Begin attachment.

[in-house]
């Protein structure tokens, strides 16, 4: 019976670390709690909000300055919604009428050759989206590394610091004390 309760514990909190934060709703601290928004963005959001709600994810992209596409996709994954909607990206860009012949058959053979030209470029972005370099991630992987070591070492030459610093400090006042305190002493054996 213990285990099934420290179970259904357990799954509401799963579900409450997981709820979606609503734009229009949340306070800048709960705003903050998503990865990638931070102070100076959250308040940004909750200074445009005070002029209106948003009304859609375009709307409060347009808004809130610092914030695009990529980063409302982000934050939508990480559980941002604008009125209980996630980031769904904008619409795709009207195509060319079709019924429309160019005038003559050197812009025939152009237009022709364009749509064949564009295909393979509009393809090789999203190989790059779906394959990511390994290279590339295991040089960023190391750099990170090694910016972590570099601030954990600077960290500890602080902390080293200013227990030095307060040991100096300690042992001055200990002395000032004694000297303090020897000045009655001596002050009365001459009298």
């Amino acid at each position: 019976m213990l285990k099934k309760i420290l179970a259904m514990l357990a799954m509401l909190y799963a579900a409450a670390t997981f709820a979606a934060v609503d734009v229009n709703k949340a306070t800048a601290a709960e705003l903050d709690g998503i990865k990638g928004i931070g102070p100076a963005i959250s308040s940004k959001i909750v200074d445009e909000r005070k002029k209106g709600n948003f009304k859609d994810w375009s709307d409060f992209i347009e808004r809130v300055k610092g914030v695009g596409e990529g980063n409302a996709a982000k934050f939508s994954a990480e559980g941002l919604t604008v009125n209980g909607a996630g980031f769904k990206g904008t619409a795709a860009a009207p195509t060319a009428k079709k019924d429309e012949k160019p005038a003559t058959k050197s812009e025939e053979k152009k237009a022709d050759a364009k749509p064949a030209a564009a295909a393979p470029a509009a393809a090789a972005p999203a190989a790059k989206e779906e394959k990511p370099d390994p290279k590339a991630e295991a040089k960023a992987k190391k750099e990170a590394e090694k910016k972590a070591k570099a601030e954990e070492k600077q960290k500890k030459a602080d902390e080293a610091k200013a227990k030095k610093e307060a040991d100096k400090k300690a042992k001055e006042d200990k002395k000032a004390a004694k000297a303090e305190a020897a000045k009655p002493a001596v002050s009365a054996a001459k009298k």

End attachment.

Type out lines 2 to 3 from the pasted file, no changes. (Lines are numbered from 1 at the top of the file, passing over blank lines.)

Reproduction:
């Protein structure tokens, strides 16, 4: 019976670390709690909000300055919604009428050759989206590394610091004390 309760514990909190934060709703601290928004963005959001709600994810992209596409996709994954909607990206860009012949058959053979030209470029972005370099991630992987070591070492030459610093400090006042305190002493054996 213990285990099934420290179970259904357990799954509401799963579900409450997981709820979606609503734009229009949340306070800048709960705003903050998503990865990638931070102070100076959250308040940004909750200074445009005070002029209106948003009304859609375009709307409060347009808004809130610092914030695009990529980063409302982000934050939508990480559980941002604008009125209980996630980031769904904008619409795709009207195509060319079709019924429309160019005038003559050197812009025939152009237009022709364009749509064949564009295909393979509009393809090789999203190989790059779906394959990511390994290279590339295991040089960023190391750099990170090694910016972590570099601030954990600077960290500890602080902390080293200013227990030095307060040991100096300690042992001055200990002395000032004694000297303090020897000045009655001596002050009365001459009298």
């Amino acid at each position: 019976m213990l285990k099934k309760i420290l179970a259904m514990l357990a799954m509401l909190y799963a579900a409450a670390t997981f709820a979606a934060v609503d734009v229009n709703k949340a306070t800048a601290a709960e705003l903050d709690g998503i990865k990638g928004i931070g102070p100076a963005i959250s308040s940004k959001i909750v200074d445009e909000r005070k002029k209106g709600n948003f009304k859609d994810w375009s709307d409060f992209i347009e808004r809130v300055k610092g914030v695009g596409e990529g980063n409302a996709a982000k934050f939508s994954a990480e559980g941002l919604t604008v009125n209980g909607a996630g980031f769904k990206g904008t619409a795709a860009a009207p195509t060319a009428k079709k019924d429309e012949k160019p005038a003559t058959k050197s812009e025939e053979k152009k237009a022709d050759a364009k749509p064949a030209a564009a295909a393979p470029a509009a393809a090789a972005p999203a190989a790059k989206e779906e394959k990511p370099d390994p290279k590339a991630e295991a040089k960023a992987k190391k750099e990170a590394e090694k910016k972590a070591k570099a601030e954990e070492k600077q960290k500890k030459a602080d902390e080293a610091k200013a227990k030095k610093e307060a040991d100096k400090k300690a042992k001055e006042d200990k002395k000032a004390a004694k000297a303090e305190a020897a000045k009655p002493a001596v002050s009365a054996a001459k009298k």